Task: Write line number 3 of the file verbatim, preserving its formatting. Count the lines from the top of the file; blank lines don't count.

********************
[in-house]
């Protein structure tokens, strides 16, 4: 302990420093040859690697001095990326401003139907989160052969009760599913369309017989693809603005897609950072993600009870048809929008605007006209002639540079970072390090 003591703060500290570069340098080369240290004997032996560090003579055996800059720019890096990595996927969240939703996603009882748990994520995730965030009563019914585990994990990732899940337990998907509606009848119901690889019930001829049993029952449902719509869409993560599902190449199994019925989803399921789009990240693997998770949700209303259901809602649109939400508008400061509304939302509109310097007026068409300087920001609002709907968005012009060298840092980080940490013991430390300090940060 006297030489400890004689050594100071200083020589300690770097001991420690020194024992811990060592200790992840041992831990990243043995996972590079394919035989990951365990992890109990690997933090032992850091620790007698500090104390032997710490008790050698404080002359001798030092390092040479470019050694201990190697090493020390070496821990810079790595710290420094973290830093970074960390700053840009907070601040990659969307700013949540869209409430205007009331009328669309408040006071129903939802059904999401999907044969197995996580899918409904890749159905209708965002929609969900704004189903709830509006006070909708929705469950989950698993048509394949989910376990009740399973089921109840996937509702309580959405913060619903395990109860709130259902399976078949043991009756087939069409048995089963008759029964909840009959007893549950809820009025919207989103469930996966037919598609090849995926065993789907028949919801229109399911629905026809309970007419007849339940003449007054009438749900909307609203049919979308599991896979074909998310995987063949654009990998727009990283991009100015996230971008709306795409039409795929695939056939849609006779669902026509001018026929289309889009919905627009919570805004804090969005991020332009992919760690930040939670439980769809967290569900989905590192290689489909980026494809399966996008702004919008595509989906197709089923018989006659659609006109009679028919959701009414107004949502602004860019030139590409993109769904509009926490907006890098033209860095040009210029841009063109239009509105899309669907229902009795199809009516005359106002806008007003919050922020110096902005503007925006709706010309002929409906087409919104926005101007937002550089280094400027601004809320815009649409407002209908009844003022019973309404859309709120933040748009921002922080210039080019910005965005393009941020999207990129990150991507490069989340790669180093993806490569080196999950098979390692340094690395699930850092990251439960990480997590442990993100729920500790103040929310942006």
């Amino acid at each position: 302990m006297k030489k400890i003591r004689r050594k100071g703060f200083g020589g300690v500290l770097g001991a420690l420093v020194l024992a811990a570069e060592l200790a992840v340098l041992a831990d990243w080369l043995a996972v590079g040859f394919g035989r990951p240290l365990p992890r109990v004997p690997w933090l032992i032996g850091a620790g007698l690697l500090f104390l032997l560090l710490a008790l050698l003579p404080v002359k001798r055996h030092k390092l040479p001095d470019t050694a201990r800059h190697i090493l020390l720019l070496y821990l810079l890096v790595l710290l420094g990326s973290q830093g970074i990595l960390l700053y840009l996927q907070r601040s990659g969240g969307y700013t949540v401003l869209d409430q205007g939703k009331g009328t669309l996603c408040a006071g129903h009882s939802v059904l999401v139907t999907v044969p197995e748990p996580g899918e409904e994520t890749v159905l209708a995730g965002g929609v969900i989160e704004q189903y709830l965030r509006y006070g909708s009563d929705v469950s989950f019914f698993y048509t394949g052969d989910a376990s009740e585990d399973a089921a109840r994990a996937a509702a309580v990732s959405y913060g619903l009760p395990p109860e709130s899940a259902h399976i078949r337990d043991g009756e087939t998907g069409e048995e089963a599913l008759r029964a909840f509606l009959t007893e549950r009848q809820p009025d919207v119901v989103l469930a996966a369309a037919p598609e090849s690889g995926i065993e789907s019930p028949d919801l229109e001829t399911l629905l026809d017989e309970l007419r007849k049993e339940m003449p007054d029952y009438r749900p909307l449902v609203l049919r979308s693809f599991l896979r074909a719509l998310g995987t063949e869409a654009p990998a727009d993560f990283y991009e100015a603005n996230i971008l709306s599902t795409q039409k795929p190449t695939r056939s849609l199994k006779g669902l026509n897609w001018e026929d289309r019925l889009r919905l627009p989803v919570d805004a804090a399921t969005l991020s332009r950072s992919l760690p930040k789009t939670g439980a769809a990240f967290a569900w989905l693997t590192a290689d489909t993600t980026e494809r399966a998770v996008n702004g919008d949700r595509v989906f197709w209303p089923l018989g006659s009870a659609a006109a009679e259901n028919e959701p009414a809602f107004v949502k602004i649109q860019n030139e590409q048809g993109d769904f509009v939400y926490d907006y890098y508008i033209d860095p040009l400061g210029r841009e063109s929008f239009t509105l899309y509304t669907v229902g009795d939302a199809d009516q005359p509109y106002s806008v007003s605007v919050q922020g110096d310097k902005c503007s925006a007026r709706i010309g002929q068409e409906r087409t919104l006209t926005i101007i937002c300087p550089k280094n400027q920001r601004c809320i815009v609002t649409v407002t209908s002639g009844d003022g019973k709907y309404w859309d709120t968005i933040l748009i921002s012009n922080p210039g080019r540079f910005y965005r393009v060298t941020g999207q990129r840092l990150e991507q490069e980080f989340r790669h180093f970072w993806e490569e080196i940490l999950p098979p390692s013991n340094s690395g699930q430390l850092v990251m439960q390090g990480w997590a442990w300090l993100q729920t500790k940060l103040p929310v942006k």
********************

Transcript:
């Amino acid at each position: 302990m006297k030489k400890i003591r004689r050594k100071g703060f200083g020589g300690v500290l770097g001991a420690l420093v020194l024992a811990a570069e060592l200790a992840v340098l041992a831990d990243w080369l043995a996972v590079g040859f394919g035989r990951p240290l365990p992890r109990v004997p690997w933090l032992i032996g850091a620790g007698l690697l500090f104390l032997l560090l710490a008790l050698l003579p404080v002359k001798r055996h030092k390092l040479p001095d470019t050694a201990r800059h190697i090493l020390l720019l070496y821990l810079l890096v790595l710290l420094g990326s973290q830093g970074i990595l960390l700053y840009l996927q907070r601040s990659g969240g969307y700013t949540v401003l869209d409430q205007g939703k009331g009328t669309l996603c408040a006071g129903h009882s939802v059904l999401v139907t999907v044969p197995e748990p996580g899918e409904e994520t890749v159905l209708a995730g965002g929609v969900i989160e704004q189903y709830l965030r509006y006070g909708s009563d929705v469950s989950f019914f698993y048509t394949g052969d989910a376990s009740e585990d399973a089921a109840r994990a996937a509702a309580v990732s959405y913060g619903l009760p395990p109860e709130s899940a259902h399976i078949r337990d043991g009756e087939t998907g069409e048995e089963a599913l008759r029964a909840f509606l009959t007893e549950r009848q809820p009025d919207v119901v989103l469930a996966a369309a037919p598609e090849s690889g995926i065993e789907s019930p028949d919801l229109e001829t399911l629905l026809d017989e309970l007419r007849k049993e339940m003449p007054d029952y009438r749900p909307l449902v609203l049919r979308s693809f599991l896979r074909a719509l998310g995987t063949e869409a654009p990998a727009d993560f990283y991009e100015a603005n996230i971008l709306s599902t795409q039409k795929p190449t695939r056939s849609l199994k006779g669902l026509n897609w001018e026929d289309r019925l889009r919905l627009p989803v919570d805004a804090a399921t969005l991020s332009r950072s992919l760690p930040k789009t939670g439980a769809a990240f967290a569900w989905l693997t590192a290689d489909t993600t980026e494809r399966a998770v996008n702004g919008d949700r595509v989906f197709w209303p089923l018989g006659s009870a659609a006109a009679e259901n028919e959701p009414a809602f107004v949502k602004i649109q860019n030139e590409q048809g993109d769904f509009v939400y926490d907006y890098y508008i033209d860095p040009l400061g210029r841009e063109s929008f239009t509105l899309y509304t669907v229902g009795d939302a199809d009516q005359p509109y106002s806008v007003s605007v919050q922020g110096d310097k902005c503007s925006a007026r709706i010309g002929q068409e409906r087409t919104l006209t926005i101007i937002c300087p550089k280094n400027q920001r601004c809320i815009v609002t649409v407002t209908s002639g009844d003022g019973k709907y309404w859309d709120t968005i933040l748009i921002s012009n922080p210039g080019r540079f910005y965005r393009v060298t941020g999207q990129r840092l990150e991507q490069e980080f989340r790669h180093f970072w993806e490569e080196i940490l999950p098979p390692s013991n340094s690395g699930q430390l850092v990251m439960q390090g990480w997590a442990w300090l993100q729920t500790k940060l103040p929310v942006k």